(I) a monitor and debugger module stored within said PROM, in circuit communication with an external communications device via a communications link, said monitor and debugger module being configured to:
(1) execute on said CPU prior to the operating system being loaded into said RAM and before the execution of the operating system,
(2) receive monitor commands from said external communications device,
(3) receive debugger commands from said external communications device,
(4) respond to a first monitor command being transmitted by the external communications device by transmitting to said external communications device a signal corresponding to the then current state of the registers of said CPU,
(5) respond to a second monitor command being transmitted by the external communications device by modifying the state of the registers of said CPU,
(6) respond to a third monitor command being transmitted by the external communications device by transmitting to the external communications device a signal corresponding to the then current state of at least one memory location,
(7) respond to a fourth monitor command being transmitted by the external communications device by modifying the state of at least one memory location,
(8) respond to a first debugger command being transmitted by the external communications device by setting at least one breakpoint corresponding to at least one particular location in said RAM,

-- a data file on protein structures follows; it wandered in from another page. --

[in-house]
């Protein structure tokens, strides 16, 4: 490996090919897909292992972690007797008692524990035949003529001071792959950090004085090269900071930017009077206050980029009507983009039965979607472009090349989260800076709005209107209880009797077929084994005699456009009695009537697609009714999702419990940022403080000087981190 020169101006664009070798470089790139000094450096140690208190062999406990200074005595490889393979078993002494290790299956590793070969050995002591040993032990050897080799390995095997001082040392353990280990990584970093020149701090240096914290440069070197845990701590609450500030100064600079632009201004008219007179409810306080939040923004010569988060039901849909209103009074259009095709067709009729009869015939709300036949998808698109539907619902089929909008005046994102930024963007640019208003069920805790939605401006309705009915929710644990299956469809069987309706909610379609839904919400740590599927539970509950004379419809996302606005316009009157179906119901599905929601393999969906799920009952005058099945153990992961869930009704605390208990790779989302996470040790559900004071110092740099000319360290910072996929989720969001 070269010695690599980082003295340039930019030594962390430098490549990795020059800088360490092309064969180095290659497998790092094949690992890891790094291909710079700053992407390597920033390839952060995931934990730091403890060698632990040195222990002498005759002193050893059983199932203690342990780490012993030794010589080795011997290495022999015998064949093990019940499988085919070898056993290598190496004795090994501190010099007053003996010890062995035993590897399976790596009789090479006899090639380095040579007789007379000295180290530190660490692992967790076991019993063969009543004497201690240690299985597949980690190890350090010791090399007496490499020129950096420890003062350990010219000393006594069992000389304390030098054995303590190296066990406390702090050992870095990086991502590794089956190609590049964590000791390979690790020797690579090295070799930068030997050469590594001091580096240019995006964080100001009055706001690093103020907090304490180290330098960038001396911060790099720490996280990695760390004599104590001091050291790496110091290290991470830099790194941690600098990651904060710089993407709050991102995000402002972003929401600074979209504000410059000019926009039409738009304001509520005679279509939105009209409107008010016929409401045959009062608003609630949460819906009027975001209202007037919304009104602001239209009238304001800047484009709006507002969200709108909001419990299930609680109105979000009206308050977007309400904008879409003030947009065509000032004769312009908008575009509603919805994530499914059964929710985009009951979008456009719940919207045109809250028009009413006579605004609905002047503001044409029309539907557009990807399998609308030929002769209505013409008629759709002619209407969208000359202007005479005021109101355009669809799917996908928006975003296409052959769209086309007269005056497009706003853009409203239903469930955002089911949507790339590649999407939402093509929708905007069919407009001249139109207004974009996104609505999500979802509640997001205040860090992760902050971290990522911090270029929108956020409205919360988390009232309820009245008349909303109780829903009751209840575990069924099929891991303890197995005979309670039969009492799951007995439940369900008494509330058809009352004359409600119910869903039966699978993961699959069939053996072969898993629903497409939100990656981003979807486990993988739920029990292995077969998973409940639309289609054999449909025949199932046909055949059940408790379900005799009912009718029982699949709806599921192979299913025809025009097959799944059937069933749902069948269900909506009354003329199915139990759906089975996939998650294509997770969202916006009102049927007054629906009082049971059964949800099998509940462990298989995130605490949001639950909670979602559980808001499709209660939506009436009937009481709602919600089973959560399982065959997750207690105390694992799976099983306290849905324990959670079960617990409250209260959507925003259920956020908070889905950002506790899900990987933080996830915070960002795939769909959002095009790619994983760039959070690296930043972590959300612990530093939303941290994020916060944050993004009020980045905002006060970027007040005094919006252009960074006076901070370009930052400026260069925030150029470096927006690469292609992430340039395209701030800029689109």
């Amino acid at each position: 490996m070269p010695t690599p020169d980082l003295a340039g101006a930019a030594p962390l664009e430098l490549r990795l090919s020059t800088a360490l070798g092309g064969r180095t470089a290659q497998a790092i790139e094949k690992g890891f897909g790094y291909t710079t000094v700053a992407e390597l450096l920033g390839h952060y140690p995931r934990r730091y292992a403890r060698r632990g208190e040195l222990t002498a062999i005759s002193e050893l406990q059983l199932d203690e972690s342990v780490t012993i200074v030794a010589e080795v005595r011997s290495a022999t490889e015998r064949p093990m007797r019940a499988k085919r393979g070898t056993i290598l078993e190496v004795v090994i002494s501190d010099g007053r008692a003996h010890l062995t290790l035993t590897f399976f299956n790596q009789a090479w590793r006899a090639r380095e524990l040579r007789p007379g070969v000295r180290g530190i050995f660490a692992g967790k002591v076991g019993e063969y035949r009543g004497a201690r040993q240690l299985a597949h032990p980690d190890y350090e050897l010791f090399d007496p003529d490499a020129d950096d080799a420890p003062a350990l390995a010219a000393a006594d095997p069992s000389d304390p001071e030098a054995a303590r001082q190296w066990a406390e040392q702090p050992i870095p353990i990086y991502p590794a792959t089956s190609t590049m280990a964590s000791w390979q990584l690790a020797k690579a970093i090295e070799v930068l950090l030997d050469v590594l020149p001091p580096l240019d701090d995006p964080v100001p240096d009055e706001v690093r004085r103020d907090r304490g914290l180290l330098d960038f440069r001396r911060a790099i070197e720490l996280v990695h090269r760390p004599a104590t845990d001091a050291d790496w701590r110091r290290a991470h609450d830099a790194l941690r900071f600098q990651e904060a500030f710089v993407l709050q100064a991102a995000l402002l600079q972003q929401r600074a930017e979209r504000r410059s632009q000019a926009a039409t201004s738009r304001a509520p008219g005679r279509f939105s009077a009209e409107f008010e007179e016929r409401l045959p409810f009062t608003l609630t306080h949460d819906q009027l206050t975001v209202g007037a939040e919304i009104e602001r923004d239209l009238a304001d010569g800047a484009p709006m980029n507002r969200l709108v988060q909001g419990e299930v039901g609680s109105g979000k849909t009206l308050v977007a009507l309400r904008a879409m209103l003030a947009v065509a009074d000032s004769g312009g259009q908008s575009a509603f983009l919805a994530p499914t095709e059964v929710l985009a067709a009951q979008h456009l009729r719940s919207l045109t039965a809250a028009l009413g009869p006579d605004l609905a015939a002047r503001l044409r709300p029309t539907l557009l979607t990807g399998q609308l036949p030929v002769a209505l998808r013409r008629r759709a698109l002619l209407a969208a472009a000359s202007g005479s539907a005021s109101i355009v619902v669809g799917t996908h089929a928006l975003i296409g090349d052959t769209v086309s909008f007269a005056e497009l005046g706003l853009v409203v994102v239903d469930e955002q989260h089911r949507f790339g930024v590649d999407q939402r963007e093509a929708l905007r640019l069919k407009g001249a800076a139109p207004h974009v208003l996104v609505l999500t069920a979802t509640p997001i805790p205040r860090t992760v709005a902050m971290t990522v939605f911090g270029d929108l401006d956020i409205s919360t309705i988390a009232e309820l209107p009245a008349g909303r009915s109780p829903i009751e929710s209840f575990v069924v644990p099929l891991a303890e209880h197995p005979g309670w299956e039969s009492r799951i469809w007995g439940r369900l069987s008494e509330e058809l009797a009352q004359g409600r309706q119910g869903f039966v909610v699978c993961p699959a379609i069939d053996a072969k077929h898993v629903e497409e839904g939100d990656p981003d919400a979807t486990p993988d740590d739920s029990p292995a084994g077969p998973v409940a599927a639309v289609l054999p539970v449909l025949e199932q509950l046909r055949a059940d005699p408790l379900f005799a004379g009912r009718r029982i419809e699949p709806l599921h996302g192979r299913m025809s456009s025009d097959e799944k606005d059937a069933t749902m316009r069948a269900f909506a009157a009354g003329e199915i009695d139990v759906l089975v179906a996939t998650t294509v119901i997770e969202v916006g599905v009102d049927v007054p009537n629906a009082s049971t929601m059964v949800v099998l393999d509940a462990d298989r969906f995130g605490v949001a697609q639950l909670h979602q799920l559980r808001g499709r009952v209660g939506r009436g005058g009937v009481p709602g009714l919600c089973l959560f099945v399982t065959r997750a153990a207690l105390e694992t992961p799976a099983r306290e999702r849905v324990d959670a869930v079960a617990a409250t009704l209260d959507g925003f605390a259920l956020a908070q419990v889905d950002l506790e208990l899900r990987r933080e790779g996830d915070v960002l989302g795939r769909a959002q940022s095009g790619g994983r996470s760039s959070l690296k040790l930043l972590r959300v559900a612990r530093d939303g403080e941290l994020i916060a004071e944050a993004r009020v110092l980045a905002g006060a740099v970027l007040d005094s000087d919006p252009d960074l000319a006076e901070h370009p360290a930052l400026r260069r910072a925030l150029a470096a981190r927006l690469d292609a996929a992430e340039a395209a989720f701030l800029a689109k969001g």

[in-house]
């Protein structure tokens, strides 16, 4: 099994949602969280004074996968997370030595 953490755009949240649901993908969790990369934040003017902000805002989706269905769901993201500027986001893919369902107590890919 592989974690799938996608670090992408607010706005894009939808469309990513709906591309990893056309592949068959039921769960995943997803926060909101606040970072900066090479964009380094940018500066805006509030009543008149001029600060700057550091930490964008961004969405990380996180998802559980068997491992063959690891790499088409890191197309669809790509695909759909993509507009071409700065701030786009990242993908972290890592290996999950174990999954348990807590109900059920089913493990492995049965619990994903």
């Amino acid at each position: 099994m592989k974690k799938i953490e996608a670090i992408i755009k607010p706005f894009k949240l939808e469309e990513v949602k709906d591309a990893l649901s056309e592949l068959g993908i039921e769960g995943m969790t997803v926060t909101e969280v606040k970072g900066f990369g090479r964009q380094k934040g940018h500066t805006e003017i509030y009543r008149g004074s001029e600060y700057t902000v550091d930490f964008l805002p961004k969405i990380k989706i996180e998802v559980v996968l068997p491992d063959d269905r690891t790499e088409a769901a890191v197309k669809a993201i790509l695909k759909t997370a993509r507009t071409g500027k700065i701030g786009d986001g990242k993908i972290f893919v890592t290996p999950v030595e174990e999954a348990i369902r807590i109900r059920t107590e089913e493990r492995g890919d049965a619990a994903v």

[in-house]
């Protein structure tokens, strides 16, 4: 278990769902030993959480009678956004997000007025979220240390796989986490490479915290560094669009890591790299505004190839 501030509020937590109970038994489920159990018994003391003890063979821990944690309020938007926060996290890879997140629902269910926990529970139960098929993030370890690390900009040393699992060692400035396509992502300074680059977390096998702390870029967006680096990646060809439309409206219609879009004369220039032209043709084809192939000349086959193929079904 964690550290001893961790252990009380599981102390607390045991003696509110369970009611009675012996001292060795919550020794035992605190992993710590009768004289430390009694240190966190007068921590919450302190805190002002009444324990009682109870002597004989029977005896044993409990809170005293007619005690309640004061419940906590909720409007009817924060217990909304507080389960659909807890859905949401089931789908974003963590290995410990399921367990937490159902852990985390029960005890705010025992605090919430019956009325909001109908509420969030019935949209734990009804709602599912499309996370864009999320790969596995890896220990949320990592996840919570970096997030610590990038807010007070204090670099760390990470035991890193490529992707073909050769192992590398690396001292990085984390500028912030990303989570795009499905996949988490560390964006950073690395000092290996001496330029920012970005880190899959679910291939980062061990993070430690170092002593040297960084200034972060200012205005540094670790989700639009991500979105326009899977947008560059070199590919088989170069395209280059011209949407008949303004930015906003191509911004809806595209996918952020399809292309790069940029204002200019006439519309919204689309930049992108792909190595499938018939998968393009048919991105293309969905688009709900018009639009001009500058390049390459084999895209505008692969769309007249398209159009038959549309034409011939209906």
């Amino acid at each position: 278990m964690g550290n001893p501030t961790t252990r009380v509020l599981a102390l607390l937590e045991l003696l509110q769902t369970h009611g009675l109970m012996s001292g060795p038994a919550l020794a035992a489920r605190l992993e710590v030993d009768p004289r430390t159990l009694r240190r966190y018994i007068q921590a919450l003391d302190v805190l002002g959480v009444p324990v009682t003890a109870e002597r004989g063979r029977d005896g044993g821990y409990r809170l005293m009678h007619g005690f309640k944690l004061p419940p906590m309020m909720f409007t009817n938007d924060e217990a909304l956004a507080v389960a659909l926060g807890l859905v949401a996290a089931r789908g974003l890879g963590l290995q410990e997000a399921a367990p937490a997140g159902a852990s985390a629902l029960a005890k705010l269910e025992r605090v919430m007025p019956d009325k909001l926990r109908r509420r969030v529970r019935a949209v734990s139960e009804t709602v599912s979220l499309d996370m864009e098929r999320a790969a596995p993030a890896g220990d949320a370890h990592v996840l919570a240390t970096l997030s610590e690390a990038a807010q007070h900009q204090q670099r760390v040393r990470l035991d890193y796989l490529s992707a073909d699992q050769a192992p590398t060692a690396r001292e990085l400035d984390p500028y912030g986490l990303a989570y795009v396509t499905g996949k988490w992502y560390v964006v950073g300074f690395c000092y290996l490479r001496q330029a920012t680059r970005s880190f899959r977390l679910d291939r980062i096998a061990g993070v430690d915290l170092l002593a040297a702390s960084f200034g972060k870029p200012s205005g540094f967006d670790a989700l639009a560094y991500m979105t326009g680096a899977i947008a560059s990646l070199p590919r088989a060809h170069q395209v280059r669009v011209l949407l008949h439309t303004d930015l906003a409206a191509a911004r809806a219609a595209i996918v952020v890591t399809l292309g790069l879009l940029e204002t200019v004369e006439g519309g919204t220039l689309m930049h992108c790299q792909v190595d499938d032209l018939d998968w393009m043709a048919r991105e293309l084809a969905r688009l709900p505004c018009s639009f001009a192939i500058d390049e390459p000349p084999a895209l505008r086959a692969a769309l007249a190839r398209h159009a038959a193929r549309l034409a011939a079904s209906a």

(9) respond to a second debugger command being transmitted by the external communications device by clearing at least one breakpoint corresponding to at least one particular location in said RAM,
(10) respond to a third debugger command being transmitted by the external communications device by starting the execution of PROM code by said CPU at a particular code instruction,
(11) respond to the executing PROM code accessing a portion of said RAM corresponding to a breakpoint by ceasing the execution of PROM code by said CPU,
(12) respond to the executing PROM code executing from a portion of said RAM corresponding to a breakpoint by ceasing the execution of PROM code by said CPU, and
(13) respond to a fourth debugger command being transmitted by the external communication device by causing said CPU to execute a single PROM code instruction and transmit to said external communications device a signal corresponding to the then current state of the registers of said CPU.
2. A computer system according to claim 1 further comprising:
(a) an interrupt controller in circuit communication with said CPU and configured to interface interrupts to said CPU; and
(b) a peripheral bus bridge in circuit communication with said CPU and configured to interface between said CPU and a peripheral bus; and
(l) wherein said communications controller is a serial communications controller, said communications link is a serial communications link, and said monitor and debugger module is in circuit communication with said external communications device via said serial communications link; and